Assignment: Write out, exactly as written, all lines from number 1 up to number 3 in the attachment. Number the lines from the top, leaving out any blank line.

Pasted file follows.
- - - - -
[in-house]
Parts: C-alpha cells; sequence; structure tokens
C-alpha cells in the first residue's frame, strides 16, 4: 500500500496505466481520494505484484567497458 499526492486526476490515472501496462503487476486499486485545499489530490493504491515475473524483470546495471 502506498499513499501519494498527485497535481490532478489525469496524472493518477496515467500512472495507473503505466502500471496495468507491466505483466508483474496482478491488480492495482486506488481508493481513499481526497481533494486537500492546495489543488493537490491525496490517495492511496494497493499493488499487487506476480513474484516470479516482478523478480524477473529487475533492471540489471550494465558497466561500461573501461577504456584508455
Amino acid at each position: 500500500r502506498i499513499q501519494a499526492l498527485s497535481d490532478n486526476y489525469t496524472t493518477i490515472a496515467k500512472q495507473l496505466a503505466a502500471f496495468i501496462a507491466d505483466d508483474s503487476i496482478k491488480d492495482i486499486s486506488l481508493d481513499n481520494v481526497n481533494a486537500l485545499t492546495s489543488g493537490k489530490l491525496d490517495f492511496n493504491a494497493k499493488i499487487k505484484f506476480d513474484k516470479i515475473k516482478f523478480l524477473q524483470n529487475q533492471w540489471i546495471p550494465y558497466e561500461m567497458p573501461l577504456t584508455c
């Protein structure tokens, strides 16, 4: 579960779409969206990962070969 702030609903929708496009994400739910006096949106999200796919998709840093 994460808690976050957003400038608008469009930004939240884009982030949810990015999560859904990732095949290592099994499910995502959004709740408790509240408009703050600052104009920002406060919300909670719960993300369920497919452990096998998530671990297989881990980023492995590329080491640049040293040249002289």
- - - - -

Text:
[in-house]
Parts: C-alpha cells; sequence; structure tokens
C-alpha cells in the first residue's frame, strides 16, 4: 500500500496505466481520494505484484567497458 499526492486526476490515472501496462503487476486499486485545499489530490493504491515475473524483470546495471 502506498499513499501519494498527485497535481490532478489525469496524472493518477496515467500512472495507473503505466502500471496495468507491466505483466508483474496482478491488480492495482486506488481508493481513499481526497481533494486537500492546495489543488493537490491525496490517495492511496494497493499493488499487487506476480513474484516470479516482478523478480524477473529487475533492471540489471550494465558497466561500461573501461577504456584508455